Father time: Local dads share common bonds of love and fulfillment

Go to Source


Anesthesiologist Jacob Rothfork, 43, of Corrales spent the day watching his two children Cozmo, 6, and Isis, 10, scramble up the vertical wall at Stone Age Climbing Gym, a place they visit often for fun and exercise. Although the rock climbing, even indoors, can be challenge, if his kids practice and learn proper technique they can be safe. “It’s dangerous, if you don’t know what you’re doing. It’s a tough sport, but it makes you tough.” He spends as much time with his family as possible. “I love to see them grow up. I love to share experiences with them.” (Marla Brose/Albuquerque Journal)



Gerardo Rios, 25, on leave from the U.S. Army, played with his son, also Gerardo, 6, at Kit Carson Park. Rios says he lost his dad when he was very young, so it makes his bond with his son even more important to him. Although he’s stationed in Colorado, “I spend as much time with him as I can.” (Marla Brose/Albuquerque Journal)



Long summer days mean that Jose Rivas, 32, can spend more time fishing with his three children, Michelle, 14, right; Bruce, 7, top; and June, 4. “We get to do a lot of interesting things together: play soccer, come to Tingley and go to the movies.” Rivas, who works for Coca-Cola, says his childhood was spent moving from one place to another, so having a home in Albuquerque with his kids is important to him. (Marla Brose/Albuquerque Journal)



Retired police officer Richard Dilley, 58, says coaching his four children in sports has been one of the best parts of fatherhood. “I don’t know that we would spend this kind of time. It’s one way we connect.” Dilley was pitching florescent softballs to his daughter, Alyssa, 15, who plays second base for Volcano Vista High School and a softball club. In her top batter form, Alyssa listened attentively to her father, before pinging the balls off her aluminum bat one afternoon at Mariposa Basin Park. “I don’t just like softball. I love it. I get to be myself.” (Dean Hanson/Albuquerque Journal)



Julian Nuñez, 29, who works at a nearby rent-to-own center, says he will soon be blessed with his fifth child. He and his children were playing at Kit Carson Park with their cousins. “Every child is a blessing,” he says. Here he appears with, from left, Sharrell, 9; Julian, 7; Joel, 4; and Jeremiah, 3. (Marla Brose/Albuquerque Journal)



Khalil Zamir of Albuquerque plays at Explora Science Center and Children’s Museum with his three children, Bariah, 12, Leyla, 10, and Khalil Jr., 9. Zamir, a firefighter, says his favorite aspect of fatherhood is watching his children grow. Their favorite activities together include water fights, jumping on trampolines, soccer, fishing and camping. (Marla Brose/Albuquerque Journal)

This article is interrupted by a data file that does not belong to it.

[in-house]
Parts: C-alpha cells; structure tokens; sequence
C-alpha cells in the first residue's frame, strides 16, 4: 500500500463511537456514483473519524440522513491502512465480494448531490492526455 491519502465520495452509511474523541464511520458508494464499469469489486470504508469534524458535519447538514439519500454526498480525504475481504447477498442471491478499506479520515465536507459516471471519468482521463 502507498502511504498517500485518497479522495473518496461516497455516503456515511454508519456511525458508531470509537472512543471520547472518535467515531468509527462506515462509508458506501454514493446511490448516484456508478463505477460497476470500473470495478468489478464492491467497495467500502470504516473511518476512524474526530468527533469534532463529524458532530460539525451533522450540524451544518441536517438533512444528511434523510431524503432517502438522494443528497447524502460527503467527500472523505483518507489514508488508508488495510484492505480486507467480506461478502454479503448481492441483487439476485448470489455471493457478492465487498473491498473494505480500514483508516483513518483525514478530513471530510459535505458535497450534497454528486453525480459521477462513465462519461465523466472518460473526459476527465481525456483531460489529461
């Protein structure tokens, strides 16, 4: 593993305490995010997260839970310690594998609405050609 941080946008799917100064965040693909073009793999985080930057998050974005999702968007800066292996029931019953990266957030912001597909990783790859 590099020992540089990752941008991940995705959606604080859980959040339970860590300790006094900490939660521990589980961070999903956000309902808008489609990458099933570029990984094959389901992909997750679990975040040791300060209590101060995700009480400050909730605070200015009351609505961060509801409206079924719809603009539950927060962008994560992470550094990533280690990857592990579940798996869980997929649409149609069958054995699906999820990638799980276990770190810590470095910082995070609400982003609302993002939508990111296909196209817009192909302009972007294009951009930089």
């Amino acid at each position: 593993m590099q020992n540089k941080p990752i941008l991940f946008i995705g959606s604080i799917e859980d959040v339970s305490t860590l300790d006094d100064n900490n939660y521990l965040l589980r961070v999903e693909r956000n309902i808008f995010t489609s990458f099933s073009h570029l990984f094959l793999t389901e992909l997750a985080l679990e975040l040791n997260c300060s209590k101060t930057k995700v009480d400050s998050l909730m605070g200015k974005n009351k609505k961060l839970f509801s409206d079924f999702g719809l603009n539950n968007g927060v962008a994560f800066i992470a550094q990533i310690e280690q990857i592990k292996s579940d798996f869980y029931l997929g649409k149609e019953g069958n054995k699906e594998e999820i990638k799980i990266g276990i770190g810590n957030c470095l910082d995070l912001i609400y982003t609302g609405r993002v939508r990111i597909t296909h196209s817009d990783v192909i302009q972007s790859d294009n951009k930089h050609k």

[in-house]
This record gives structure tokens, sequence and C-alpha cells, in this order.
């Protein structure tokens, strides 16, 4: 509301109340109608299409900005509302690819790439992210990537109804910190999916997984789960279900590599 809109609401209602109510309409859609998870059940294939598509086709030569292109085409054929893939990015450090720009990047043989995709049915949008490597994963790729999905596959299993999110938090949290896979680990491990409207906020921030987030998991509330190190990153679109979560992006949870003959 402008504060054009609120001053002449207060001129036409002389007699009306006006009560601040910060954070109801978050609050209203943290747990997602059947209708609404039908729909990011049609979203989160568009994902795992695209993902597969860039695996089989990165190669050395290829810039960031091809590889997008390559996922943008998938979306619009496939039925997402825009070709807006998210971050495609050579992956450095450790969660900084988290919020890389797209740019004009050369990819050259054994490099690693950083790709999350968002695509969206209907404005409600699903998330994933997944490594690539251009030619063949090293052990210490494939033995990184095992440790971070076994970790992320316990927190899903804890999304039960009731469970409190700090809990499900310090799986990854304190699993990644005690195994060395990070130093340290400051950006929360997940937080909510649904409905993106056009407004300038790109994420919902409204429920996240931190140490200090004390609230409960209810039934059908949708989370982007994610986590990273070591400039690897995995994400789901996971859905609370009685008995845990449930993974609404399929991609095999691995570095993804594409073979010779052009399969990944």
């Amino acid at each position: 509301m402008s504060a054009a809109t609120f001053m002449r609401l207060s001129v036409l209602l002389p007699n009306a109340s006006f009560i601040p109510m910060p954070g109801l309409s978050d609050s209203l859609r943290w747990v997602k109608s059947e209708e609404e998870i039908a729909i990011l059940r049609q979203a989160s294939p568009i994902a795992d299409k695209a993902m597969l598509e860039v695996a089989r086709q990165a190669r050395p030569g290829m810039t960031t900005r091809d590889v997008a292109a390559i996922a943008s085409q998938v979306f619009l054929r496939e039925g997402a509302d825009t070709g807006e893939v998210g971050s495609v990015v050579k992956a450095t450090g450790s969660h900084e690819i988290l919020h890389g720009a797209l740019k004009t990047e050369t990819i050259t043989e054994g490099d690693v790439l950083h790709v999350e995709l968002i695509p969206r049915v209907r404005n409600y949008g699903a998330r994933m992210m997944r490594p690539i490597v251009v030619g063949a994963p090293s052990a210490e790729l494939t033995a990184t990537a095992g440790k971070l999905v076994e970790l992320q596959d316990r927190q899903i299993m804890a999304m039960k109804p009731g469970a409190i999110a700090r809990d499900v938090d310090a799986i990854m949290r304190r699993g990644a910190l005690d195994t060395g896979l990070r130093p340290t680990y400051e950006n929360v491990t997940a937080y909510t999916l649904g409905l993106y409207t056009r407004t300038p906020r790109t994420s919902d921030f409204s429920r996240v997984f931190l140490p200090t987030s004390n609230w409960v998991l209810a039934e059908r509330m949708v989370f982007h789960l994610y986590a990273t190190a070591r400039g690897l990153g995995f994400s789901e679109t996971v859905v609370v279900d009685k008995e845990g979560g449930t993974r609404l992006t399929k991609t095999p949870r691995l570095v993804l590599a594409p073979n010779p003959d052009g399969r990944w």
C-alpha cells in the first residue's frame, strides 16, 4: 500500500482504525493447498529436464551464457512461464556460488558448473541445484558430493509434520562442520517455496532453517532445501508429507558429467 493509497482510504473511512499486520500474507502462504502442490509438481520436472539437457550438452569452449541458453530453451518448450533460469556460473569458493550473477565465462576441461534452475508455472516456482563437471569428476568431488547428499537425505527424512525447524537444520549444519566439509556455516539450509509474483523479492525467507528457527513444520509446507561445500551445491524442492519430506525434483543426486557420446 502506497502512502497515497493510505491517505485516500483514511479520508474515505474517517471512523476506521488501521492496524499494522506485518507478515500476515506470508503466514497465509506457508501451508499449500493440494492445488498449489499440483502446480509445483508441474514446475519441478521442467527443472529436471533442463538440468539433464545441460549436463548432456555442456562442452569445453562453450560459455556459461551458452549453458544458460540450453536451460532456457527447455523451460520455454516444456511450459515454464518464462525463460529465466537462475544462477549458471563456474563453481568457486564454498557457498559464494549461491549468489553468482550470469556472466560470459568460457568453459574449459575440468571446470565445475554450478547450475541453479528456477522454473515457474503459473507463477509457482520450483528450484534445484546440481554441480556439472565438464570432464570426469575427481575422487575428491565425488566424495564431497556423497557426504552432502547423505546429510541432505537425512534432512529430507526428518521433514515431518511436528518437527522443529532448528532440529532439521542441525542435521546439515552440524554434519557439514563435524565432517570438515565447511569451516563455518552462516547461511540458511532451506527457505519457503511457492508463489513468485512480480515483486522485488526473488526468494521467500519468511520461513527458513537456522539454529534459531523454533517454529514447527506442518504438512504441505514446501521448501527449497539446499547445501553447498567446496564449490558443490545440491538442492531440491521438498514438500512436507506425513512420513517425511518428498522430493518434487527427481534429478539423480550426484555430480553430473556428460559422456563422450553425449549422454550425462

Ruben Rodriguez Sr., right, chats with his son, Ruben Jr., at the West Mesa Aquatic Center, while his grandchildren play. The older Rodriguez says his retirement means more time to spend with his family, which is the best part of being a dad. “It’s the best time. Spending time with them means everything to me.” (Dean Hanson/Albuquerque Journal)



Charles Hackett, 24, says being a young dad to his adopted children, Nicholas Boesiger, 2, and Aiden Boesiger, 7, means he can indulge in fun activities he may have missed growing up as a foster child. “I have fun with my kids.” One recent afternoon on Tingley Beach was about watching the geese gobble up bread crumbs. “I grew up away from my mom and dad, so I learned from what they didn’t do. But things happen for a reason. I love taking care of my kids.” (Marla Brose/Albuquerque Journal)



Shane Stanford, father of 6-month-old Breana and Briley, 4, poses for a photo outside Explora: “We are constantly at the museums and the zoo. We spend a lot of time outside,” he says. Stanford, who owns a marketing and event planning company, says fatherhood “took me from being a wild young person into being a family man.” (Marla Brose/Albuquerque Journal)



Matthew Haynes of Colorado Springs, a pilot, flew his kids, Gabe, 12, and Kortney, 10, with him to Albuquerque to do some airplane maintenance work, but spent some time at Explora Science Center and Children’s Museum first. “You never understand how much you can love until you have kids. Becoming a dad is the most fulfilling thing.” (Marla Brose/Albuquerque Journal)

Although family dynamics have changed over the generations with more single-parent families and more fathers as primary caregivers, the father-and-child bond remains the same.


When a Journal photographer and reporter talked to dads engaged in activities with their children and asked them what fatherhood meant to them, you could hear echoes of fathers everywhere.


Fathers around Albuquerque find loving their children is one of the best bonds ever, an unexpected treasure.

Comments are closed.